The transaction is a bit complicated, but the results are fairly straightforward: each share of pre-spinoff Alberto-Culver will be converted into a share of New Alberto, a share of New Sally and $25 cash. A private equity fund (Clayton, Dubilier & Rice Fund VII), will own 47.5% of New Sally, which will issue $1.85 billion in debt to pay for the dividend. So how does Alberto meet the criteria?

  1. I don't think institutions want any part of the spinoff. Half of the value of the spinoff is a dividend, and who doesn't like cash? Well, institutions don't like like large dividends because they are taxable events and need to be reinvested. New Alberto will have a significantly less interesting growth story without Sally and will be compared to Proctor & Gamble and Unilever. New Sally is the worst of all: high debt, single-digit stock price, not part of the S&P 500 (so must be sold by index funds), competes against Wal-Mart, Target and drug stores (but not really), and who wants to say they invested in a company called "Sally"? (To be honest, the whole thing seems a bit "feminine", doesn't it?) One other problem is the stench of failure since an attempt to spin/merge Sally into Regis Corporation, which runs a chain of salons, when sour earlier this year.
  2. Insiders will continue to be part of both surviving companies acting more or less in their current capacities. The family of Leonard H. Lavin, Alberto-Culver's founder, will continue to own a significant percentage of both companies and have agreed not to sell for at least a year in order to keep the tax-free status of the spinoff. CD&R has a history of guiding spinoffs to successful operations, such as Lexmark from IBM and Hertz from Ford. The only thing missing is option or restricted stock grants to increase insiders ownership.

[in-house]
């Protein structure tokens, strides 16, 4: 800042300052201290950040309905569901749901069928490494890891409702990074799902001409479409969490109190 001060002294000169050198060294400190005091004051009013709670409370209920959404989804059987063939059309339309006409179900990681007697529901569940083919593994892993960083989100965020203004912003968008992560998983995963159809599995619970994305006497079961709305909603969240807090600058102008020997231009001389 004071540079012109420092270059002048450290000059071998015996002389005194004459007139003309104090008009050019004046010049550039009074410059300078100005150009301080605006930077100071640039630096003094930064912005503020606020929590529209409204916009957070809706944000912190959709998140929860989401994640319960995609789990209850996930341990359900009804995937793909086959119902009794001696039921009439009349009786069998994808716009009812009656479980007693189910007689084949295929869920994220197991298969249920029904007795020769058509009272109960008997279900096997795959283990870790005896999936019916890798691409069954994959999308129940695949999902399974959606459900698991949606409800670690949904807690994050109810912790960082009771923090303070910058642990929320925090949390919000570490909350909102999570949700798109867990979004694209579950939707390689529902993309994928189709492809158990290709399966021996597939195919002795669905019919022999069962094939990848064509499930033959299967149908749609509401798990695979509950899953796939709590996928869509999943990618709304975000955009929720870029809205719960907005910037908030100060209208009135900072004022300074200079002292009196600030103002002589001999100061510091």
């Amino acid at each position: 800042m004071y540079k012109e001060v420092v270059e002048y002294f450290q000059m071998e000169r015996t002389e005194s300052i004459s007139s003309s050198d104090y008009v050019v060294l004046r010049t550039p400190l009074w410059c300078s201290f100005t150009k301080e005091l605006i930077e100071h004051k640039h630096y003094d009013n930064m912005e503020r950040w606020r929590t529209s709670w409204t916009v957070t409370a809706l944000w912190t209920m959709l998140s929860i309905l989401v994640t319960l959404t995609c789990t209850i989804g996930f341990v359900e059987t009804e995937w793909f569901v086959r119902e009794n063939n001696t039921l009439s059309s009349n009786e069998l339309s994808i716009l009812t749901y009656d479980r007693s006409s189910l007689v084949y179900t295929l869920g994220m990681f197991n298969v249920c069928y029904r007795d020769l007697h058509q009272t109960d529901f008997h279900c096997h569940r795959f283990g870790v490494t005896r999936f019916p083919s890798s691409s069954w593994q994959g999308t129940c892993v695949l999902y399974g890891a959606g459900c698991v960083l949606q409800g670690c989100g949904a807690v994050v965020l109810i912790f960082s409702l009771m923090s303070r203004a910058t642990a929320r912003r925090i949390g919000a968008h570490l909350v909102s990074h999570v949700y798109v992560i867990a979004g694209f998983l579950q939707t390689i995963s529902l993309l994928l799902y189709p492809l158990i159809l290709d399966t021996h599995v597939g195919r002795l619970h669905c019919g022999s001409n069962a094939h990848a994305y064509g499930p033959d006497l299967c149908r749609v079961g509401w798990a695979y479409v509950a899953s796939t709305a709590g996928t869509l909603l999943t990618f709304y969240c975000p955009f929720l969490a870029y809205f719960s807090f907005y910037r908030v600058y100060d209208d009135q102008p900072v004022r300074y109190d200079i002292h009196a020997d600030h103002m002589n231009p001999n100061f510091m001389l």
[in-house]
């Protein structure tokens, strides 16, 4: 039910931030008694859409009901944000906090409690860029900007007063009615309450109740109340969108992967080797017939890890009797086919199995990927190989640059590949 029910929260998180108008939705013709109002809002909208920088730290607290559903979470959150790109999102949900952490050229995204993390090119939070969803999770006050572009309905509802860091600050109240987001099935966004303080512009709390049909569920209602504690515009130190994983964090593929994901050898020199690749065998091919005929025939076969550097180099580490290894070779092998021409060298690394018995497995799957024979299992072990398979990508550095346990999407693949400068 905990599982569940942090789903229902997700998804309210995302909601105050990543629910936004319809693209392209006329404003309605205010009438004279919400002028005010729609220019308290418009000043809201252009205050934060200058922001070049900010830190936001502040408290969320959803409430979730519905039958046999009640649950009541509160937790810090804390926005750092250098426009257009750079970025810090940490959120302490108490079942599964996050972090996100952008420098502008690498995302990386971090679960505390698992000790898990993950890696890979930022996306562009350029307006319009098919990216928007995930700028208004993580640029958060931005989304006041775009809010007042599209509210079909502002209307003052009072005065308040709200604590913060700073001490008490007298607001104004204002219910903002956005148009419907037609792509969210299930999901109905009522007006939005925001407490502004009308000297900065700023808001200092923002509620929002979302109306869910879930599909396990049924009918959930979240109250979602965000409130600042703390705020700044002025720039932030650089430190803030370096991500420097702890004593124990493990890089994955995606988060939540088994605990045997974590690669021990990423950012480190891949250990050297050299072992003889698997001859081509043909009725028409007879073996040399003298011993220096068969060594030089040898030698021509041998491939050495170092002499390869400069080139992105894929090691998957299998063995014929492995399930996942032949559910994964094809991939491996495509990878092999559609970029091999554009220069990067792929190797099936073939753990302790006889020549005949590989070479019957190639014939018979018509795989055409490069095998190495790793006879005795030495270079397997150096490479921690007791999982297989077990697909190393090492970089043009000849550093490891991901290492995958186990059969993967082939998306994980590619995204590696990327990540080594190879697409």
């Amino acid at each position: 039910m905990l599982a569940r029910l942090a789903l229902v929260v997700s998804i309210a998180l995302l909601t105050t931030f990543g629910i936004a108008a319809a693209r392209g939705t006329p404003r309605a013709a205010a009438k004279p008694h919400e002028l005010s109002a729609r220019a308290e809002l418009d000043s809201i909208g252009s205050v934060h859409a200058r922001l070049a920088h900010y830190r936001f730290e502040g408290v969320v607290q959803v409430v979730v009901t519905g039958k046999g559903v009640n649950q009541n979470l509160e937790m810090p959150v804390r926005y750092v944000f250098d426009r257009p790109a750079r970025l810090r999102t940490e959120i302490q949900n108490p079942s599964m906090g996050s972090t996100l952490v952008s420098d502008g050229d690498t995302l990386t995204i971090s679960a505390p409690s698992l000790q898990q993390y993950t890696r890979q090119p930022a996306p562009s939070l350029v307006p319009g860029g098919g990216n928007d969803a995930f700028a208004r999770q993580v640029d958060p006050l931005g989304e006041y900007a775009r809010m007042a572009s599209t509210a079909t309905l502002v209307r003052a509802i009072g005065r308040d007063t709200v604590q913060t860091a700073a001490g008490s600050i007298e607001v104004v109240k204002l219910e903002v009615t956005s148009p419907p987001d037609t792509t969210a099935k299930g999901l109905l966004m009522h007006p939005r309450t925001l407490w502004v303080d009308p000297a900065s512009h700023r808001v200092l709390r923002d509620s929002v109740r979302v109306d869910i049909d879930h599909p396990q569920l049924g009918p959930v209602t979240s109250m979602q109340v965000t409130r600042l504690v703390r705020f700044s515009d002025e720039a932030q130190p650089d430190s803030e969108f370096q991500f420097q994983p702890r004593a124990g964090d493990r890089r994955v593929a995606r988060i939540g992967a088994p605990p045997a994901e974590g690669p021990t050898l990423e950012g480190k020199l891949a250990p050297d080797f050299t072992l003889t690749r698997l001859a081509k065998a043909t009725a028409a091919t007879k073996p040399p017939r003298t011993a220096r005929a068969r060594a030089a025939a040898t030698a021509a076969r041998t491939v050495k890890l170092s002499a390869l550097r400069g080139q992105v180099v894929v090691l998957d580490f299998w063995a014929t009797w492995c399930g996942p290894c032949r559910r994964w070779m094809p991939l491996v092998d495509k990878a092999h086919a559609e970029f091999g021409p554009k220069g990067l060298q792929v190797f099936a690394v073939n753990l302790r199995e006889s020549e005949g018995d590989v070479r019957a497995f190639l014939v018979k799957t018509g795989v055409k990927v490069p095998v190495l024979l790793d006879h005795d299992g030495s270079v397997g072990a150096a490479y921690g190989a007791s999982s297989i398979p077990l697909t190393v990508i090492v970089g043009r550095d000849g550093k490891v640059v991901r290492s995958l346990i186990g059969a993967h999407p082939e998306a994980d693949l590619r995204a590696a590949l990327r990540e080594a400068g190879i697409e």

3. Generally a vertically integrated company has tremendous advantages because they have control over every step from manufacture to the final customer sale (think Starbucks). But Alberto-Culver is not integrated with Sally Beauty Shops or Beauty Systems Group, because only a fraction of New Sally's sales are Alberto products. Sally can't give, for instance, TRESemmé products preferential treatment, because Clairol, Revlon, Conair and L'Oreal would be displeased and might pull their products. Also, Sally must limit advertisement since it competes with stores that carry Alberto products. Rather than being an asset to the other, each company is a potential liability.
I had a bunch of other great insights, but Blogger.com managed to corrupt this post. I'm sure I'll get around to posting them later.